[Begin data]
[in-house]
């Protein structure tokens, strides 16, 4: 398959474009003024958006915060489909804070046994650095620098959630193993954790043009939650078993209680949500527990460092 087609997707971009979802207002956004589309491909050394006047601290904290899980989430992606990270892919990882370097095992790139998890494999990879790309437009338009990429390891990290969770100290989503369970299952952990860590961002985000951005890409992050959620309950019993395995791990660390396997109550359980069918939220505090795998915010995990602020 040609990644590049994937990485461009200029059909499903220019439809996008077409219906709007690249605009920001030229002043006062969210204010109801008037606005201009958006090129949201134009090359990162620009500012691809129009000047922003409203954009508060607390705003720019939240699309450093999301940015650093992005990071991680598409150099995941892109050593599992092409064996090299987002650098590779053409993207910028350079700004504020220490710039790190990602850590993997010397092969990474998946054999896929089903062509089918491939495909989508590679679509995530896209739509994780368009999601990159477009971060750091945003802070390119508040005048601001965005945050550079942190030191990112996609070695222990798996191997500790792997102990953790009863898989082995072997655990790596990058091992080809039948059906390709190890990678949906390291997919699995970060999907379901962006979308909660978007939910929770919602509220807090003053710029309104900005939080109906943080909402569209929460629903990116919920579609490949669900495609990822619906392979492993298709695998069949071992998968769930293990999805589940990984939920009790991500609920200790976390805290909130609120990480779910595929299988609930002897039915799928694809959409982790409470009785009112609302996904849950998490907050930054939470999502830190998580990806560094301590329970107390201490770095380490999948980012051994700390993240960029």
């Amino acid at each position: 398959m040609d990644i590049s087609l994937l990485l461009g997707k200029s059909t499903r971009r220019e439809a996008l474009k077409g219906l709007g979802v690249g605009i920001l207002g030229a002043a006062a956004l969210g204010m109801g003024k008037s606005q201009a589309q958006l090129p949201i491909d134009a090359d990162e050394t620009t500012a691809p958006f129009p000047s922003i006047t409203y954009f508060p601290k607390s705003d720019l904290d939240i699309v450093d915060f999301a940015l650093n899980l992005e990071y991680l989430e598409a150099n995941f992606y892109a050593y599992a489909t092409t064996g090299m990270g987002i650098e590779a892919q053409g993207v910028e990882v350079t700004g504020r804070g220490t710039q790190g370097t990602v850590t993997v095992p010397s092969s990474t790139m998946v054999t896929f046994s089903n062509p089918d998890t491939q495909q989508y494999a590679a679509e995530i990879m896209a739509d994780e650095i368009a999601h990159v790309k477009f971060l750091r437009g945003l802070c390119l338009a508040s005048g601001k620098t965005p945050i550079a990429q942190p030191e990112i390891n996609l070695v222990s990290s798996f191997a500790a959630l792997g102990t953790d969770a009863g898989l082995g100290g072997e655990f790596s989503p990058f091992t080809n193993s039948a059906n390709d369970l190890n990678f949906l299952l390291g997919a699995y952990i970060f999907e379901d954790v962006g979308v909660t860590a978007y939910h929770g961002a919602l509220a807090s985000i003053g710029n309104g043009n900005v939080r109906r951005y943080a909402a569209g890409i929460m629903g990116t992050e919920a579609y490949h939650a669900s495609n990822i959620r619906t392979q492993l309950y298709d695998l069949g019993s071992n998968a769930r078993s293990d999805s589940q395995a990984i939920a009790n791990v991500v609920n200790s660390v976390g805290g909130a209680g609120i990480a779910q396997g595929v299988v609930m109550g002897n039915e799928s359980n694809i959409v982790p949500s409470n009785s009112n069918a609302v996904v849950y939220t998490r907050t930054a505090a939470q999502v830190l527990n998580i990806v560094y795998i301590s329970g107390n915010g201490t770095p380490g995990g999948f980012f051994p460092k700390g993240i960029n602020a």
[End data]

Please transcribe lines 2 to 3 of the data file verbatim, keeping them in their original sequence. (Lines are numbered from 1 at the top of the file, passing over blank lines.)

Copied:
């Protein structure tokens, strides 16, 4: 398959474009003024958006915060489909804070046994650095620098959630193993954790043009939650078993209680949500527990460092 087609997707971009979802207002956004589309491909050394006047601290904290899980989430992606990270892919990882370097095992790139998890494999990879790309437009338009990429390891990290969770100290989503369970299952952990860590961002985000951005890409992050959620309950019993395995791990660390396997109550359980069918939220505090795998915010995990602020 040609990644590049994937990485461009200029059909499903220019439809996008077409219906709007690249605009920001030229002043006062969210204010109801008037606005201009958006090129949201134009090359990162620009500012691809129009000047922003409203954009508060607390705003720019939240699309450093999301940015650093992005990071991680598409150099995941892109050593599992092409064996090299987002650098590779053409993207910028350079700004504020220490710039790190990602850590993997010397092969990474998946054999896929089903062509089918491939495909989508590679679509995530896209739509994780368009999601990159477009971060750091945003802070390119508040005048601001965005945050550079942190030191990112996609070695222990798996191997500790792997102990953790009863898989082995072997655990790596990058091992080809039948059906390709190890990678949906390291997919699995970060999907379901962006979308909660978007939910929770919602509220807090003053710029309104900005939080109906943080909402569209929460629903990116919920579609490949669900495609990822619906392979492993298709695998069949071992998968769930293990999805589940990984939920009790991500609920200790976390805290909130609120990480779910595929299988609930002897039915799928694809959409982790409470009785009112609302996904849950998490907050930054939470999502830190998580990806560094301590329970107390201490770095380490999948980012051994700390993240960029």
């Amino acid at each position: 398959m040609d990644i590049s087609l994937l990485l461009g997707k200029s059909t499903r971009r220019e439809a996008l474009k077409g219906l709007g979802v690249g605009i920001l207002g030229a002043a006062a956004l969210g204010m109801g003024k008037s606005q201009a589309q958006l090129p949201i491909d134009a090359d990162e050394t620009t500012a691809p958006f129009p000047s922003i006047t409203y954009f508060p601290k607390s705003d720019l904290d939240i699309v450093d915060f999301a940015l650093n899980l992005e990071y991680l989430e598409a150099n995941f992606y892109a050593y599992a489909t092409t064996g090299m990270g987002i650098e590779a892919q053409g993207v910028e990882v350079t700004g504020r804070g220490t710039q790190g370097t990602v850590t993997v095992p010397s092969s990474t790139m998946v054999t896929f046994s089903n062509p089918d998890t491939q495909q989508y494999a590679a679509e995530i990879m896209a739509d994780e650095i368009a999601h990159v790309k477009f971060l750091r437009g945003l802070c390119l338009a508040s005048g601001k620098t965005p945050i550079a990429q942190p030191e990112i390891n996609l070695v222990s990290s798996f191997a500790a959630l792997g102990t953790d969770a009863g898989l082995g100290g072997e655990f790596s989503p990058f091992t080809n193993s039948a059906n390709d369970l190890n990678f949906l299952l390291g997919a699995y952990i970060f999907e379901d954790v962006g979308v909660t860590a978007y939910h929770g961002a919602l509220a807090s985000i003053g710029n309104g043009n900005v939080r109906r951005y943080a909402a569209g890409i929460m629903g990116t992050e919920a579609y490949h939650a669900s495609n990822i959620r619906t392979q492993l309950y298709d695998l069949g019993s071992n998968a769930r078993s293990d999805s589940q395995a990984i939920a009790n791990v991500v609920n200790s660390v976390g805290g909130a209680g609120i990480a779910q396997g595929v299988v609930m109550g002897n039915e799928s359980n694809i959409v982790p949500s409470n009785s009112n069918a609302v996904v849950y939220t998490r907050t930054a505090a939470q999502v830190l527990n998580i990806v560094y795998i301590s329970g107390n915010g201490t770095p380490g995990g999948f980012f051994p460092k700390g993240i960029n602020a």